A new study from King’s College London offers clues as to why chronic pain can persist, even when the injury that caused it has gone.
Although still in its infancy, this research could explain how small and seemingly innocuous injuries leave molecular ‘footprints’ which add up to more lasting damage, and ultimately chronic pain.
All of us are likely to know someone who suffers from persistent pain — it is a very common condition, which can be caused by sports injuries, various diseases and the process of ageing.
Treatment options are limited and doctors are often unable to offer anything more than partial relief with painkillers, leaving their patients resigned to suffering.
While chronic pain can have many different causes, the outcome is often the same:
an overly sensitive nervous system which responds much more than it normally would.
However, a question still remains as to why the nervous system should remain in this sensitive state over long periods of time, especially in instances where the underlying injury or disease has gone.
In the study, published today in Cell Reports, they found that nerve damage changes epigenetic marks on some of the genes in these immune cells.
Epigenetics is the process that determines which gene is expressed and where.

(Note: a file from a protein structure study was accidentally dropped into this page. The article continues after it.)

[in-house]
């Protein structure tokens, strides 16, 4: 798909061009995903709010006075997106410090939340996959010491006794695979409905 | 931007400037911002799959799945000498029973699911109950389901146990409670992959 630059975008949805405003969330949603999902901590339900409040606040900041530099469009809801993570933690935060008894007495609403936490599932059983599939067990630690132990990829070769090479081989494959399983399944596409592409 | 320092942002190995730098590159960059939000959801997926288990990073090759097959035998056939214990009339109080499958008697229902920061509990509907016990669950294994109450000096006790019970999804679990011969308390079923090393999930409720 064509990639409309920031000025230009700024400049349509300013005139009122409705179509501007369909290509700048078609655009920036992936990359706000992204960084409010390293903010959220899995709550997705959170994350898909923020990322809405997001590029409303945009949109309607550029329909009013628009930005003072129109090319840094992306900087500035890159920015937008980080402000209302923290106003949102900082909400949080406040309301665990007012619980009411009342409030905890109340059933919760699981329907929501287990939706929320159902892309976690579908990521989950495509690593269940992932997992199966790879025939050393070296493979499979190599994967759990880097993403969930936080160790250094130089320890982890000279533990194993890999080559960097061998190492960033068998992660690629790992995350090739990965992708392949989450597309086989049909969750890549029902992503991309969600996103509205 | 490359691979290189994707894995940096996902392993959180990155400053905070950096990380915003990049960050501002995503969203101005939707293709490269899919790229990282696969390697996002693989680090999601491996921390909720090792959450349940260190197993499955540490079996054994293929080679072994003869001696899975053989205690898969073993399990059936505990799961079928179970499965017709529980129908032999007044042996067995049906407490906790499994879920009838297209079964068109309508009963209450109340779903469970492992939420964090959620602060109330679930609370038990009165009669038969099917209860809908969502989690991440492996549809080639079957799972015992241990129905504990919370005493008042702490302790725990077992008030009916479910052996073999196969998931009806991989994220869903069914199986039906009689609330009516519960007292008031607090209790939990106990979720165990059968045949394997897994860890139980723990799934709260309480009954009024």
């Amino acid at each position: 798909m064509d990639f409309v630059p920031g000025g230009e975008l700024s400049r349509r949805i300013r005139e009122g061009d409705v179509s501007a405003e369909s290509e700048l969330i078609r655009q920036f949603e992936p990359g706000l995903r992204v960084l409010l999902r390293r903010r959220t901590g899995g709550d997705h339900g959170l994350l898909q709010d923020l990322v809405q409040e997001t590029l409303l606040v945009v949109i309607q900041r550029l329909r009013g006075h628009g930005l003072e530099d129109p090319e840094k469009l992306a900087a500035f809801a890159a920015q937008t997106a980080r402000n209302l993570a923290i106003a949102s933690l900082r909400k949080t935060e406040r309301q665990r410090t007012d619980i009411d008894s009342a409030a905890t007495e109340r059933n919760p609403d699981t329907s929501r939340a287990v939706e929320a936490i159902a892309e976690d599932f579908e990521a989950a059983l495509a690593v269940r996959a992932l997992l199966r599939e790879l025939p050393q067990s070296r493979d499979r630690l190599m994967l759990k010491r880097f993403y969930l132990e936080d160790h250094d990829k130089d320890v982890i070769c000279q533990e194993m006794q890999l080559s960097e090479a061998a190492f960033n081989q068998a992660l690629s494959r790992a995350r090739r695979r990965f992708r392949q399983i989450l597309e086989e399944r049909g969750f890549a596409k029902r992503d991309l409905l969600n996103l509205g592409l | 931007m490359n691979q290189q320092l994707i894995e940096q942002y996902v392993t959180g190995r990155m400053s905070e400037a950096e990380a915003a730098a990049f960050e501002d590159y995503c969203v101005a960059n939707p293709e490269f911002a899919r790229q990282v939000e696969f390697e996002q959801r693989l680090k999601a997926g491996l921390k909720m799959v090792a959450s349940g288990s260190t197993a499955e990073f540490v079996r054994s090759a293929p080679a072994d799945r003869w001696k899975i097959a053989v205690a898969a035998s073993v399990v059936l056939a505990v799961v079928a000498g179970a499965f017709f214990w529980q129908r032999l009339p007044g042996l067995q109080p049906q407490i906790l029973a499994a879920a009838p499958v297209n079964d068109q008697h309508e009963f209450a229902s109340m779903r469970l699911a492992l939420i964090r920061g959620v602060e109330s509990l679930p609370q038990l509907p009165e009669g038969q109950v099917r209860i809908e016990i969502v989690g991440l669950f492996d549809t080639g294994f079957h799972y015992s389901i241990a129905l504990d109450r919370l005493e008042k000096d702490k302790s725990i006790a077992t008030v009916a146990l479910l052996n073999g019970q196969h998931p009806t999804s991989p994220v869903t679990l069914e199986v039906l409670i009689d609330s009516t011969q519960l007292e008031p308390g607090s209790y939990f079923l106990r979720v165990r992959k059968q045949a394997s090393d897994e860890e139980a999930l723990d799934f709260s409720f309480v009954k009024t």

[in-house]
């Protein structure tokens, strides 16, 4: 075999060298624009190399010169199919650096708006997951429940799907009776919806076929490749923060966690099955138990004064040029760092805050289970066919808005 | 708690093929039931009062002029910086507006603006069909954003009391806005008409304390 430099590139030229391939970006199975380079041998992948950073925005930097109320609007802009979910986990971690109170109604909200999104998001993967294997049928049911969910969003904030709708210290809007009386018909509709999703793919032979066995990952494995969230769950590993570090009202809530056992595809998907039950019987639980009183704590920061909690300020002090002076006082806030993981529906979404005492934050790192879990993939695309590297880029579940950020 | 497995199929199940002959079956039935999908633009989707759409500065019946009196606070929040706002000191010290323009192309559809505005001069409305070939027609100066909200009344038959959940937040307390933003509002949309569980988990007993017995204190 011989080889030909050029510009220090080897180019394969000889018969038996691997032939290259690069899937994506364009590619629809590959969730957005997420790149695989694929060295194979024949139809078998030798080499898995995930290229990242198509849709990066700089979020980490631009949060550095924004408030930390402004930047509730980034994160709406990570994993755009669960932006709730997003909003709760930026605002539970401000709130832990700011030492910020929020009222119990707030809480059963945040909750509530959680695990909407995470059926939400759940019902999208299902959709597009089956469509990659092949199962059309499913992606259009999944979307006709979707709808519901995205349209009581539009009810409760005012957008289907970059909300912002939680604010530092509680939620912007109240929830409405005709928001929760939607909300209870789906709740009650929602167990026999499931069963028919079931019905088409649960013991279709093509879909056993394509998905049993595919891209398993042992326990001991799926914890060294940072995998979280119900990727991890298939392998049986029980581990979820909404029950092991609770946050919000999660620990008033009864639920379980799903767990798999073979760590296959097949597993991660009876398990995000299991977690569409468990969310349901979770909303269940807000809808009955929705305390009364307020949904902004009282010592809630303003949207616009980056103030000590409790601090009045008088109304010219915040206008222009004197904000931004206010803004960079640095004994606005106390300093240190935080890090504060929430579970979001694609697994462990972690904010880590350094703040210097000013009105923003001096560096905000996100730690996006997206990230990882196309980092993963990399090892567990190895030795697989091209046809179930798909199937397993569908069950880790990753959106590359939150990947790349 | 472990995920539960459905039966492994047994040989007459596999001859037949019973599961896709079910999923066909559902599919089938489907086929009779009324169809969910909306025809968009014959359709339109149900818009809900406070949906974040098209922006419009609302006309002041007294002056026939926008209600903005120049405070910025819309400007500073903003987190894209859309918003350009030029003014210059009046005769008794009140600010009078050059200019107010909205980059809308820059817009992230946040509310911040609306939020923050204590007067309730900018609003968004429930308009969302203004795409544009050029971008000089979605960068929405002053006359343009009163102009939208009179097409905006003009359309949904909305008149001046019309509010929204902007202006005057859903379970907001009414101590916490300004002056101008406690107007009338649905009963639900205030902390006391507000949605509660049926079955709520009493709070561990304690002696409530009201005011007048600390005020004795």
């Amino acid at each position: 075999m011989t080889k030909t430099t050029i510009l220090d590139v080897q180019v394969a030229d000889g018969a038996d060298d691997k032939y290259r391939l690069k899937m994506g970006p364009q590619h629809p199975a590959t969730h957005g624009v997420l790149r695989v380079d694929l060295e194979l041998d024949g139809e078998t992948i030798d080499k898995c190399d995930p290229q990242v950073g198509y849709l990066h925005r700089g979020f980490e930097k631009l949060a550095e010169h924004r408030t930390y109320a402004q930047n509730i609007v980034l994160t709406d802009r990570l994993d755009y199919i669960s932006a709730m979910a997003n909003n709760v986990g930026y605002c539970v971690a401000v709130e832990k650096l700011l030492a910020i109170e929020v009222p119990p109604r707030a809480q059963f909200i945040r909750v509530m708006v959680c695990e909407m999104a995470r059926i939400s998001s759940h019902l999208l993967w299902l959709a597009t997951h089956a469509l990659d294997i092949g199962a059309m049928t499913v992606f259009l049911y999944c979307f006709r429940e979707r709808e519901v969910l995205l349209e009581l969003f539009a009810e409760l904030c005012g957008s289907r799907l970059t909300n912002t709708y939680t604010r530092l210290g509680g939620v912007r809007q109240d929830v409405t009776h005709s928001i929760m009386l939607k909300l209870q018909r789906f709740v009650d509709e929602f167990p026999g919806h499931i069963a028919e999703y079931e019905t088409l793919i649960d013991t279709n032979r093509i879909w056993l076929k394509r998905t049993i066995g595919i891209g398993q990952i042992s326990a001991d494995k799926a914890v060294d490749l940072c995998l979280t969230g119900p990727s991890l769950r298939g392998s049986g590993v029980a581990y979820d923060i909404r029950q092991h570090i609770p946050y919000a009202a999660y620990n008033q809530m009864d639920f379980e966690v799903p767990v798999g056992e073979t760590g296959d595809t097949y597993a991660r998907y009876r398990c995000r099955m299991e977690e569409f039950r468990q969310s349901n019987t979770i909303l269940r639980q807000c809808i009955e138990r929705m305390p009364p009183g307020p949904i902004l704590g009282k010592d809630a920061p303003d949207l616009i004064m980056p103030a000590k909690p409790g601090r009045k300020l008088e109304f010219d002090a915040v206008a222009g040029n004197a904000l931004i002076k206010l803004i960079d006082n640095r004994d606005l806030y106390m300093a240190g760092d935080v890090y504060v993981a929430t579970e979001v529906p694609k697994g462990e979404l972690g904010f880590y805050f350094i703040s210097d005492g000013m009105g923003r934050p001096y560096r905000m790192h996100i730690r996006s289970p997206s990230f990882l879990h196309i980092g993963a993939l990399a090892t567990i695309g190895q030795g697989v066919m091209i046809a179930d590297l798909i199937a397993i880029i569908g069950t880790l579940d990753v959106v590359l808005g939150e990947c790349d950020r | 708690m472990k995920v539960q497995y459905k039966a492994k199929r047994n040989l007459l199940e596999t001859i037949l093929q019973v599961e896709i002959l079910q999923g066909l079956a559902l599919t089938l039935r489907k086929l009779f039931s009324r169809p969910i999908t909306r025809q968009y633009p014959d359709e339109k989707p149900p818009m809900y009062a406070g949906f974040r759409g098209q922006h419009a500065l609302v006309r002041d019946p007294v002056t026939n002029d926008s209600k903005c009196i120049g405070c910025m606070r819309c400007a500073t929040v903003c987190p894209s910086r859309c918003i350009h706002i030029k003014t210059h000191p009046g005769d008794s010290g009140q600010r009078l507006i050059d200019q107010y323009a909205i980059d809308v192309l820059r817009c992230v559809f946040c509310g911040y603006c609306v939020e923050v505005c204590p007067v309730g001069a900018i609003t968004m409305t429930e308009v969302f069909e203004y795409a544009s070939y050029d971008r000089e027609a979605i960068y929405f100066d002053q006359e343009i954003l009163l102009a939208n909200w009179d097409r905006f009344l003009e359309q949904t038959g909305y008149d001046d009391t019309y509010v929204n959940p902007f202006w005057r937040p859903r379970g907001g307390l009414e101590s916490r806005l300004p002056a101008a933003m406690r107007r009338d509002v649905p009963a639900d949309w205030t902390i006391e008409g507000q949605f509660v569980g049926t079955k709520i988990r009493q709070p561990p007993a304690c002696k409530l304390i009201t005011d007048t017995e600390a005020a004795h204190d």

Wikipedia: Epigenetics is the study, in the field of genetics, ofcellular and physiologicalphenotypic traitvariations that are caused by external orenvironmental factors that switch genes on and off and affect how cells read genes.
Some epigenetic signals have direct functional consequences, while others are just primers: flags that indicate a potential to act or be modified.
The cells examined in this King’s study still behaved as normal, but the existence of these novel epigenetic marks may mean that they carry a ‘memory’ of the initial injury.
We are ultimately trying to reveal why pain can turn into a chronic condition.
We already knew that chronic pain patients have nerves that are more active, and we think this is probably due to various proteins and channels in those nerves having different properties.
We want to know why these proteins and channels should maintain their altered function over such a long period of time.
Cells have housekeeping systems by which the majority of their content are replaced and renewed every few weeks and months — so why do crucial proteins keep being replaced by malfunctioning versions of themselves?
Our study is the very first step towards trying to answer this question by exploring the possibility that changes in chronic pain may persist because of epigenetics.
Franziska Denk, Megan Crow, Athanasios Didangelos, Douglas M. Lopes, Stephen B. McMahon. Persistent Alterations in Microglial Enhancers in a Model of Chronic Pain. Cell Reports, 2016; DOI: 10.1016/j.celrep.2016.04.063
The National Pain Report has an article about this as well:
Cells Can Remember Injury, Which May Reveal Why Chronic Pain Persists